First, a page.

Neath Port Talbot privatisation a betrayal of the vulnerable

UNISON Neath Port Talbot branch has written to local councillors protesting that proposals to use the private sector to deliver the overwhelming majority of care services will inevitably mean quality plummets. The union accuses the council of betraying the community it serves, vulnerable constituents and their families, all of whom will be extremely anxious at the news.

UNISON says the private sector has neither the expertise, capacity nor the essential public service ethos to fulfil what are often very complex care programmes meeting the care needs of local people.

Mark Fisher UNISON Branch Chair said,

“We know the pressures Welsh local authorities are under because of the cruel UK Tory government austerity and we have worked with Neath Port Talbot County Borough Council to identify savings and the best method for maintaining sustainable care services in the region for the future. By pushing massive privatisation, the council has torn up all of that good work and bi-partisan approach. Private companies are established to make a profit at the detriment of our vulnerable residents.

“By privatising most of the care service provision, remaining council services will be so eroded they will not be able to function effectively and that means eventually all public provision could wither and die. There is a real question to be answered here. If councils don’t provide the most critical local services directly to their constituents, then what exactly are they for? Privatising services means any sense of democratic control – that local people have a say in what happens in their community, is gone forever.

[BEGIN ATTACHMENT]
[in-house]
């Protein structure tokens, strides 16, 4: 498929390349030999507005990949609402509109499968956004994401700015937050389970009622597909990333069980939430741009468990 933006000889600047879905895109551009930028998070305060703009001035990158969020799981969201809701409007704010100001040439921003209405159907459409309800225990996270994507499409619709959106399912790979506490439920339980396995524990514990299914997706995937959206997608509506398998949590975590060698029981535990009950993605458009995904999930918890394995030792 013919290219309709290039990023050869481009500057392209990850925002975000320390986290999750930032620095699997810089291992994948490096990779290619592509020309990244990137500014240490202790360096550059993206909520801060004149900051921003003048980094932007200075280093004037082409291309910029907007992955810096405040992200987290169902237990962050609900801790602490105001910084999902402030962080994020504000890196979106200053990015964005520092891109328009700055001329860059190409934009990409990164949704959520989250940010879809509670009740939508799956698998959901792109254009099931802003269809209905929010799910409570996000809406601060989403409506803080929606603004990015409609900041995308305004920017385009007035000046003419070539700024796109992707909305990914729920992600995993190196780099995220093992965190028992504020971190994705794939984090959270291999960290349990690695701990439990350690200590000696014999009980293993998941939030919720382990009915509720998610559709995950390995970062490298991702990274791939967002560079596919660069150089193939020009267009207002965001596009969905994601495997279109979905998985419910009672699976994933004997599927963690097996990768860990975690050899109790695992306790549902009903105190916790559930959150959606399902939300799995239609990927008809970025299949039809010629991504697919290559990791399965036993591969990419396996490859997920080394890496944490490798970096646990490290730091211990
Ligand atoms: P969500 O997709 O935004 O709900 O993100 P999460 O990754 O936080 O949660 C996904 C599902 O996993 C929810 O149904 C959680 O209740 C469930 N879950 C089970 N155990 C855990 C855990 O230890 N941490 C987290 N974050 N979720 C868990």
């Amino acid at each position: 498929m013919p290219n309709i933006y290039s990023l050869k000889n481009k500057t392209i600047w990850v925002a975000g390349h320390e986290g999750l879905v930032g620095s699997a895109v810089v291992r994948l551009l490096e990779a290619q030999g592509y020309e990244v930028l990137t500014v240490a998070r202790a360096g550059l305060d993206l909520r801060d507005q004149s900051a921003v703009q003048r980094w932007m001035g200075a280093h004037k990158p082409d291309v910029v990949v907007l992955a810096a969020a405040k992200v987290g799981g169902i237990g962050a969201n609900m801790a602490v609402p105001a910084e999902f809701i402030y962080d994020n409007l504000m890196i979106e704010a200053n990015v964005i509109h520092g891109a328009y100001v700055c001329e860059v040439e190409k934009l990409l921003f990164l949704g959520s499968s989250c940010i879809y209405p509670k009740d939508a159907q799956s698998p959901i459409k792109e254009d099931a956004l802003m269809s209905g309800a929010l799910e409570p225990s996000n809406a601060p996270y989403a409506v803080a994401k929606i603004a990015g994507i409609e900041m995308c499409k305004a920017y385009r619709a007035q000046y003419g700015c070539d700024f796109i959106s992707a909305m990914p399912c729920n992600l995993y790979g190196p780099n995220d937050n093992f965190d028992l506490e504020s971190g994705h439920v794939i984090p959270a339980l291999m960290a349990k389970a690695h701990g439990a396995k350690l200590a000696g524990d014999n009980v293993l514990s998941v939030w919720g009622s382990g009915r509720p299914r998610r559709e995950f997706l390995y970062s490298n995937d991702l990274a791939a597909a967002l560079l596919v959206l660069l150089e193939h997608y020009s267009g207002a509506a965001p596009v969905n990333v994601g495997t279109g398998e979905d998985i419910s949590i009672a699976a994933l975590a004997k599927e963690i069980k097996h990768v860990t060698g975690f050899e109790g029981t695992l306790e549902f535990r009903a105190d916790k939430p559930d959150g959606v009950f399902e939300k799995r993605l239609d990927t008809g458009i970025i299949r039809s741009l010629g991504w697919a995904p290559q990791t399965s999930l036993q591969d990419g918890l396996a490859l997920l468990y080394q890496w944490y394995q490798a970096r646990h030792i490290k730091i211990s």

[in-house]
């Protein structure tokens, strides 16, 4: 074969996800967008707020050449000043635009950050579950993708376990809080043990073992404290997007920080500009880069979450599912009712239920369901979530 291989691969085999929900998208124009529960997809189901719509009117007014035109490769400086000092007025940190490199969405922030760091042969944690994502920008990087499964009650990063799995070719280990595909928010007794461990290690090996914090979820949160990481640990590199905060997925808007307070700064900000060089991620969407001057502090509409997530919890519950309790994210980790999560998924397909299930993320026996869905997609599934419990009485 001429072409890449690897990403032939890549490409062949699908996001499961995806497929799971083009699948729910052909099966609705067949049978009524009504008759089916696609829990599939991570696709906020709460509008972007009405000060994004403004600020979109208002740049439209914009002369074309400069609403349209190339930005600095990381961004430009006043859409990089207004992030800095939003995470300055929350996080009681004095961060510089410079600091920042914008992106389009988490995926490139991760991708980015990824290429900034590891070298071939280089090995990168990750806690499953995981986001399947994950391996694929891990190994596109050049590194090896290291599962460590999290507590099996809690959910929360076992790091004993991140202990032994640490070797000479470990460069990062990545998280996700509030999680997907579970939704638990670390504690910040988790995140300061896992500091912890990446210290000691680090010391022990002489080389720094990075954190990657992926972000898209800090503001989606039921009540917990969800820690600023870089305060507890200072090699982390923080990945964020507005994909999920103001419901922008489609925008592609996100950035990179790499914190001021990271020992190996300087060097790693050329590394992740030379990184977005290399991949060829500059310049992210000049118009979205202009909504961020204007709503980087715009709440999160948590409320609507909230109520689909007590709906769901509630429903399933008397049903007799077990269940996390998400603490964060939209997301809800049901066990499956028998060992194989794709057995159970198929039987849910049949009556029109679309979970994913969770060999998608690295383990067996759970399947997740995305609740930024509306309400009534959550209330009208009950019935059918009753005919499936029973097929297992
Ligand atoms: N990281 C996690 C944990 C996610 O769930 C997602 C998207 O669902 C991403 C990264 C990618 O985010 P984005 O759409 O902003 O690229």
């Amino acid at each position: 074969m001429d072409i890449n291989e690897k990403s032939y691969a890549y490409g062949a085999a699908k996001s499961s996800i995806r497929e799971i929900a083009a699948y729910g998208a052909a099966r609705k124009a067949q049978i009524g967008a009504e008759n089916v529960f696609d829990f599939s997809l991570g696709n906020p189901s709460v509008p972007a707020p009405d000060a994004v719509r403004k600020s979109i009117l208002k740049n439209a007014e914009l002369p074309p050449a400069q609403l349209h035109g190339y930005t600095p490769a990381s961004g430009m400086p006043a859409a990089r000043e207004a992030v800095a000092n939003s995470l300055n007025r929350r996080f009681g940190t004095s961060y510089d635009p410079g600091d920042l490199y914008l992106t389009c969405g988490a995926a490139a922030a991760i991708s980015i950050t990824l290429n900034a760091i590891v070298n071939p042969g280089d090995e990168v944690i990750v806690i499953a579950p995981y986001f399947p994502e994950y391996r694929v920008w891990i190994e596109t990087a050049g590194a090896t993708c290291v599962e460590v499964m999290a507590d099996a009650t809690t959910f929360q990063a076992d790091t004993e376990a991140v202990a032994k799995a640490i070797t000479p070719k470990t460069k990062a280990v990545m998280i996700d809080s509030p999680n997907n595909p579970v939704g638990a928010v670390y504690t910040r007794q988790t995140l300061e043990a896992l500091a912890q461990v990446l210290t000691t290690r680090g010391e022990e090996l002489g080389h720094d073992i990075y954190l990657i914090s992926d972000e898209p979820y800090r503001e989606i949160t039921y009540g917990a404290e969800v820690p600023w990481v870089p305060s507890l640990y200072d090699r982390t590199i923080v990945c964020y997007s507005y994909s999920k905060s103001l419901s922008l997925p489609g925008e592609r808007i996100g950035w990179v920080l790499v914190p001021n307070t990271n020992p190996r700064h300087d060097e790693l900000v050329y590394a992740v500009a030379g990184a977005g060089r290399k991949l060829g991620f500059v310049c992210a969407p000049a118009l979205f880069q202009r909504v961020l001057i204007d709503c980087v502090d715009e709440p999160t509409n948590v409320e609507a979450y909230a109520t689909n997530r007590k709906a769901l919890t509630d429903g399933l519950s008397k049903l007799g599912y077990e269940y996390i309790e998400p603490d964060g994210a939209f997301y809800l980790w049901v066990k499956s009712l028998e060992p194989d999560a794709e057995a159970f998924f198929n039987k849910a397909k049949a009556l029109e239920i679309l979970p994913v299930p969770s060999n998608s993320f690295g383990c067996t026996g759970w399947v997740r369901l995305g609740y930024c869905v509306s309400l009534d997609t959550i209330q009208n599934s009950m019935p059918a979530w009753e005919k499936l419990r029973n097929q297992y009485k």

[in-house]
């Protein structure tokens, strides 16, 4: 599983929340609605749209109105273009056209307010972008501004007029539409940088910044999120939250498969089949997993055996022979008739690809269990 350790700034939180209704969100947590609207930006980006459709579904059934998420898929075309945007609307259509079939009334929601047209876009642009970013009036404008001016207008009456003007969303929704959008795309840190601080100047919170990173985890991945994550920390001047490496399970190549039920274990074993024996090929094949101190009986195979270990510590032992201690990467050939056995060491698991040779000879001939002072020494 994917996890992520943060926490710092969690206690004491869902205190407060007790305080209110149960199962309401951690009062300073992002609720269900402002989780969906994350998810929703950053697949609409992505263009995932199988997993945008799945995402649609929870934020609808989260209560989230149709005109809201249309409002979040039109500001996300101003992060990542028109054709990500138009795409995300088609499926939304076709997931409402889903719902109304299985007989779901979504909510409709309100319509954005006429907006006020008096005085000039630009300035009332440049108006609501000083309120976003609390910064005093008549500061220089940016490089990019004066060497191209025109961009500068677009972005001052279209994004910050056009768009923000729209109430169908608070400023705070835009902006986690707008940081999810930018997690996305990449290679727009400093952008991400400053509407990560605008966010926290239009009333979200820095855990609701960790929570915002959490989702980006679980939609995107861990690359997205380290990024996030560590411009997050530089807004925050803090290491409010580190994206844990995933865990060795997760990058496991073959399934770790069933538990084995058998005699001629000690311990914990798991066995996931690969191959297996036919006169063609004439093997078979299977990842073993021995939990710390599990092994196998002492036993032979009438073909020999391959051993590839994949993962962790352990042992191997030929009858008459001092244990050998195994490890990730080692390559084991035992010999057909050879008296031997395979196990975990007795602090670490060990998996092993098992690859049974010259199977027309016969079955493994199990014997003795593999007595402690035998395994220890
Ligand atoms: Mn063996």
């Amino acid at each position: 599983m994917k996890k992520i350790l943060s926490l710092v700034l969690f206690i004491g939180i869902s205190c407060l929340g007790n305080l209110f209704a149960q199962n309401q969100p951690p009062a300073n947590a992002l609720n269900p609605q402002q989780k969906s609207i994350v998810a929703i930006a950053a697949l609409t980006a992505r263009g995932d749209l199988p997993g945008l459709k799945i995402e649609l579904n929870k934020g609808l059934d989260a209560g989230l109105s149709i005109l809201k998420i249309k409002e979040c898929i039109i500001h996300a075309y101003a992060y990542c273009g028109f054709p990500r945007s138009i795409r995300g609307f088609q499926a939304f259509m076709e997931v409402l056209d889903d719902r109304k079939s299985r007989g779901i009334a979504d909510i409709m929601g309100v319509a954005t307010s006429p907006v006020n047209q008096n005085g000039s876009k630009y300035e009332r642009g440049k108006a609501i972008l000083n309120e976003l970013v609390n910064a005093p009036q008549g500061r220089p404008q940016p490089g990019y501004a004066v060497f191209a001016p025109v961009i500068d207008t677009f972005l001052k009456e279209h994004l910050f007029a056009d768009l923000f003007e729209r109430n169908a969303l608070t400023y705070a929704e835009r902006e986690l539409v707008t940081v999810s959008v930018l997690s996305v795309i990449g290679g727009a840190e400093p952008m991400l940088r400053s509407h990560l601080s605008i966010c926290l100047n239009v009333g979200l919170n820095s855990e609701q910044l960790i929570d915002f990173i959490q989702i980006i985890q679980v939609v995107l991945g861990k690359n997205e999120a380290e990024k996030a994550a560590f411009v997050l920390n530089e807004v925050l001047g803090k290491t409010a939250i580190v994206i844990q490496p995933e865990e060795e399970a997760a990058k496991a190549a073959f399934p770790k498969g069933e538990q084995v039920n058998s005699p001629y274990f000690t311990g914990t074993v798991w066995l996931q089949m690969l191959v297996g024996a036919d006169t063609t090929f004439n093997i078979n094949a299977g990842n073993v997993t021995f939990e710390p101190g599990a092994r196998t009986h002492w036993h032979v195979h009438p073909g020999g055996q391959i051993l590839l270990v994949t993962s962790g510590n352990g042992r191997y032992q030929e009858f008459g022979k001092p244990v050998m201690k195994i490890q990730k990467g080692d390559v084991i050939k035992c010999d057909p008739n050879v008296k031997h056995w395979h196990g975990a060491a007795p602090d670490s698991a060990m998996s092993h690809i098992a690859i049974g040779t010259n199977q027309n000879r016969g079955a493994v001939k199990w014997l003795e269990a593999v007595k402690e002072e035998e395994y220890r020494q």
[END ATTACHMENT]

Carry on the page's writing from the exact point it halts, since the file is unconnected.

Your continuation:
“Public services must be delivered by the council’s directly employed staff to maintain the high quality services which the people of Neath Port Talbot require. We want the council to drop this proposal and return to negotiations so that we can continue to work together to improve service provision, reduce costs and ensure in-house provision remains a viable option in future.”

Privatisation of care services has a troubled history in Wales. As the example of Bryce Care, shows, private care companies have a propensity to go into liquidation. In these circumstances, it is the local authority which must then step in to meet the service needs of clients. In this way, UNISON says, privatisation is a licence for companies to make money whilst the council retains the risk.

UNISON is asking councils in Wales to adopt its Ethical Care Charter which would ensure dignity of care for patients and fair and decent employment standards for care workers.

Photo credit: Natasha Hirst @HirstPhotos